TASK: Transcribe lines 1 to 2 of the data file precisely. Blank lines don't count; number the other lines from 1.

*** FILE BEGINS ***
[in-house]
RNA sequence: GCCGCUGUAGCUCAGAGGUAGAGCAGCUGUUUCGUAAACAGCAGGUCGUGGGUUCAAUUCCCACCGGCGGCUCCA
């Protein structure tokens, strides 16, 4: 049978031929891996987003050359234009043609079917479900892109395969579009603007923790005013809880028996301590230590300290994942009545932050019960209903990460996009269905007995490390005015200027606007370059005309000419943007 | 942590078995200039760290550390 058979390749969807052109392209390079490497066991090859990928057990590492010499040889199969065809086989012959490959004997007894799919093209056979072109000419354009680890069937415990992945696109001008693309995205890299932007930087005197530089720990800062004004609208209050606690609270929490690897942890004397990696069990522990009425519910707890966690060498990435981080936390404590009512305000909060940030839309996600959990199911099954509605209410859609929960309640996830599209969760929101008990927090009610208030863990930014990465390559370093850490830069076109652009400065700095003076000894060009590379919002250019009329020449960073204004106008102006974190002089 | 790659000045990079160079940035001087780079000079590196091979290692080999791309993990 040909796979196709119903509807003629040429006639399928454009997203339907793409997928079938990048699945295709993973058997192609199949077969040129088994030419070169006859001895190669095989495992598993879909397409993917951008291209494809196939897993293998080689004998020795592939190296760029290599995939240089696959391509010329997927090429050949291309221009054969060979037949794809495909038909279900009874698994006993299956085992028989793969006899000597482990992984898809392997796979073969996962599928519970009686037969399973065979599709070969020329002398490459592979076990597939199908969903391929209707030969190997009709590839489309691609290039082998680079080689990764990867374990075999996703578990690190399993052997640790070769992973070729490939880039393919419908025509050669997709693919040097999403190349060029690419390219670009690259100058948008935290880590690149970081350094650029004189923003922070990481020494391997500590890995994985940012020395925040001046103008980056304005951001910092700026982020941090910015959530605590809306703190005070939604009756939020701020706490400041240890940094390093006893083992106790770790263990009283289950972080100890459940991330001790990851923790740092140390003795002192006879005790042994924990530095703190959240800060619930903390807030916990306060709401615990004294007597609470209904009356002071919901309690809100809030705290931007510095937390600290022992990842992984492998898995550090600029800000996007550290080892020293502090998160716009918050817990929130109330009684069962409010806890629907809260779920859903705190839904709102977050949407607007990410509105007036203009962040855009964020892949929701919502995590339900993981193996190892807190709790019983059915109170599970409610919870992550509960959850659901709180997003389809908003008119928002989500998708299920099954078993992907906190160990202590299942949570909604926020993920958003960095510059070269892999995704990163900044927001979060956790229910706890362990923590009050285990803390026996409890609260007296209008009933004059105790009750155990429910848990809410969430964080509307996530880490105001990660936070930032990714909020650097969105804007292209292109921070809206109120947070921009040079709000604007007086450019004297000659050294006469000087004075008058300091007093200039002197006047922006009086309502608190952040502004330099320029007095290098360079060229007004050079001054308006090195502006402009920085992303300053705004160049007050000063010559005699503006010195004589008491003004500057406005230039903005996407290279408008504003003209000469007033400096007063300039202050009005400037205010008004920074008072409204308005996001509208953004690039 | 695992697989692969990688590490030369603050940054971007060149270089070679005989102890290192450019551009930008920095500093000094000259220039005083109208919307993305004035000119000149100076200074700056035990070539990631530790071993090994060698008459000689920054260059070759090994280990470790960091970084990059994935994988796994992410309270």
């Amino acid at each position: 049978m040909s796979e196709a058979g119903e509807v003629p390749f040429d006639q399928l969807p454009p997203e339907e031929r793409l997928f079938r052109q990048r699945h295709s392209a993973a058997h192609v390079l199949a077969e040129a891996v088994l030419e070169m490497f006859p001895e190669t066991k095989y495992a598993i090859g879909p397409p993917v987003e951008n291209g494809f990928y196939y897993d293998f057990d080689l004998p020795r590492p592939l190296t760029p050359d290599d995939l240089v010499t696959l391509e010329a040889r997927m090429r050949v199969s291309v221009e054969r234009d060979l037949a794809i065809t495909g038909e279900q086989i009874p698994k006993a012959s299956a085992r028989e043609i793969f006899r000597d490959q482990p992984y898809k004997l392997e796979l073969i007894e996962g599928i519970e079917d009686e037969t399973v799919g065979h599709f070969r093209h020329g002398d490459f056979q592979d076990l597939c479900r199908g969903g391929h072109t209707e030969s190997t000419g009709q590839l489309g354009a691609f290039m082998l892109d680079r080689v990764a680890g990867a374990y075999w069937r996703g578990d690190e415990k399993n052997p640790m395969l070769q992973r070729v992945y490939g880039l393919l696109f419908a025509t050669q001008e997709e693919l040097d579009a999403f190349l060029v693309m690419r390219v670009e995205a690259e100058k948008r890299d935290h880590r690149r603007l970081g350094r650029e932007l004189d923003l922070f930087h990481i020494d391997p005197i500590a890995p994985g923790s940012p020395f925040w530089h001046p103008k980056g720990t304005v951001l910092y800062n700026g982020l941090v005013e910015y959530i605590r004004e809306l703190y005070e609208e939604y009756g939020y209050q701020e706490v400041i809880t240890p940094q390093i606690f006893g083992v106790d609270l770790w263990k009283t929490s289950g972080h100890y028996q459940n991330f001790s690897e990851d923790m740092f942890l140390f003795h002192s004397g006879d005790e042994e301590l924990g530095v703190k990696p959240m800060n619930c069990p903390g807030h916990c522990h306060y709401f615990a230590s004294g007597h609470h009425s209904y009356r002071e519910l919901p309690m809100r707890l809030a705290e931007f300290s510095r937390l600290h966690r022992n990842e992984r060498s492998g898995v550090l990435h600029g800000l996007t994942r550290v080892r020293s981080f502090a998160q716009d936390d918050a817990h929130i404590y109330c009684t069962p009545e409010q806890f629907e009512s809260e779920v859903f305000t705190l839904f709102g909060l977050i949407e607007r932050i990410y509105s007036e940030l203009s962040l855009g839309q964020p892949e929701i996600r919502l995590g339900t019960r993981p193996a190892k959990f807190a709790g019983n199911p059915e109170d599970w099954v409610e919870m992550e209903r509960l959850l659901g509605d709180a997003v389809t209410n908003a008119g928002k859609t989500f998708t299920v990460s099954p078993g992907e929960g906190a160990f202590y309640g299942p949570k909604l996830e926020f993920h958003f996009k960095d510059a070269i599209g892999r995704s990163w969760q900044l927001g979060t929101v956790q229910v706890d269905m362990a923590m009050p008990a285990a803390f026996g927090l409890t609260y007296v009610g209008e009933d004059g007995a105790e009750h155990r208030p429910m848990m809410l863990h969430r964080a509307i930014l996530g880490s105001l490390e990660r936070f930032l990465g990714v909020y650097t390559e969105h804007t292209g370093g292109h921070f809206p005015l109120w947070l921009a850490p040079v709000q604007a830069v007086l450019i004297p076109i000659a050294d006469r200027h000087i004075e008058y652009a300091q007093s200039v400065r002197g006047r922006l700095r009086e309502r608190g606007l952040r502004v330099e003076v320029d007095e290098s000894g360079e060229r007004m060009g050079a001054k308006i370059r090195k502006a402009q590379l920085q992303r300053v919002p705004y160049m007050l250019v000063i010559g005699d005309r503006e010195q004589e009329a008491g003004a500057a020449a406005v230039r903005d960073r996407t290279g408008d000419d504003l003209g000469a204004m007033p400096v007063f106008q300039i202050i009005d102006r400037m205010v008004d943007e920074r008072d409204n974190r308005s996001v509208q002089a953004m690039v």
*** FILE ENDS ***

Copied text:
[in-house]
RNA sequence: GCCGCUGUAGCUCAGAGGUAGAGCAGCUGUUUCGUAAACAGCAGGUCGUGGGUUCAAUUCCCACCGGCGGCUCCA